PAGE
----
The object tracking system of the present invention provides a number of advantages over systems requiring physical electrical contact for detection and identification of objects in a storage unit. For example, since codes are conveyed not through physical contact but rather through radio frequency transmission or through modulation of a radio frequency signal, foreign objects that may fall into the storage unit do not result in shorted contacts and have little effect on the integrity and reliability of the system. Further, when this invention is applied to an object tracking system including a panel with receptacles and a backplane, the antenna of the sensors can be formed on the backplane in inexpensive and reliable ways such as, for example, through common printed circuit board etching techniques. The sensors can be formed on the back side of the backplane if desired to protect the sensors further. Thus, not only is the system more reliable than prior art systems, it is also more economical to produce. Finally, because the detection of codes is accomplished through radio frequency transmissions, problems associated with interference or cross-talk in the data matrix that must be addressed with systems employing physical contacts are much less prevalent and, even where present, are simpler to address. Also, since no physical electrical contact is required for detecting codes, problems associated with corroded or bent contacts or dirty touch memory devices are eliminated altogether. As a matter of fact, the present object tracking system functions as well in commonly encountered dirty or corrosive conditions as in clean conditions. Finally, since the RFID tags have no polarity requirements as do physical contacts, the objects can be placed in the slots in any orientation.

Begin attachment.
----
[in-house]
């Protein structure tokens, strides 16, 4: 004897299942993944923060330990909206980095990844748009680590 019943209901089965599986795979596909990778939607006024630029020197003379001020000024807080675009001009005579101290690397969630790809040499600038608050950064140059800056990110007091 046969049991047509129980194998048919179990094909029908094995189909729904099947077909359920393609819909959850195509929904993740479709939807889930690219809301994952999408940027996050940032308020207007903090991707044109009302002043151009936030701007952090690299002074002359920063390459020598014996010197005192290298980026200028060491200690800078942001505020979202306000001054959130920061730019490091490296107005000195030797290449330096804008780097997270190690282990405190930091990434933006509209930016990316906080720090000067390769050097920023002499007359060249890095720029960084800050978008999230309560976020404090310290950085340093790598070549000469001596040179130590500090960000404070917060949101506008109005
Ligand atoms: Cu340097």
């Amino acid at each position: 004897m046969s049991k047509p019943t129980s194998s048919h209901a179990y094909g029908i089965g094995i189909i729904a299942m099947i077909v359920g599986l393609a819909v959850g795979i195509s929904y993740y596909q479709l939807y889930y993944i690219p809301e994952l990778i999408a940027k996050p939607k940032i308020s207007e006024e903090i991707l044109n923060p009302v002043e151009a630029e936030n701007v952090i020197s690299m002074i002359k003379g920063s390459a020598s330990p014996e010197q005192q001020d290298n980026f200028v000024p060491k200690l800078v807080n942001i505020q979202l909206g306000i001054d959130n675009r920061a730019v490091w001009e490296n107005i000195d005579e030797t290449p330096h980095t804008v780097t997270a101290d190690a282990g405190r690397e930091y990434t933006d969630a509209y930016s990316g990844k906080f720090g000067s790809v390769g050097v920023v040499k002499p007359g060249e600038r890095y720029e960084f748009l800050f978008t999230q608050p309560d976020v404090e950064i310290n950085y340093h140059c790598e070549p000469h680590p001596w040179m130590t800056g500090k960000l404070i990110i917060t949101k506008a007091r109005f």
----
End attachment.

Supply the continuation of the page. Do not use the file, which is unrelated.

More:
Thus it is seen that an improved object tracking system is now provided that successfully addresses the shortcomings of prior systems wherein physical electrical contact has been required for object detection and identification. The system lends itself to a wide variety of applications where it would otherwise be difficult to employ systems requiring physical electrical contacts and is economical, robust, and reliable. These and other features, objects, and advantages will become more apparent upon review of the detailed description set forth below when taken in conjunction with the accompanying drawings, which are briefly described as follows.
The present invention will be described in detail within the general context of a key or small item tracking system. In such a system, keys to vehicles are attached to key cards (or placed in or on the outside surface of small containers), which are checked out from and replaced in a centrally located storage unit. Each key card is provided with an RFID tag. The storage unit preferably has a top panel formed with an array of receptacles for receiving the key cards. A backplane is disposed beneath the panel and has an array of sensors for detecting and identifying key cards located in the receptacles of the storage unit. This configuration is discussed in detail in my issued patent, which provides background for the discussions that follow.
Even though a preferred embodiment of the invention is as a key or small item tracking system, it should be kept in mind during review of the detailed description that follows that the invention has a wide variety of uses wherever there is a need to track access to and location of objects. In many such configurations, the RFID tags may be attached directly to the objects that ultimately are to be tracked, although in the preferred embodiments, the “objects” to which the RFID tags are attached are key cards or containers and the keys attached thereto are the items ultimately to be tracked. The particular context within which the invention is described should therefore not be considered to be a limitation of the invention.
Referring now in more detail to the drawings, in which like numerals refer to like parts throughout the several views,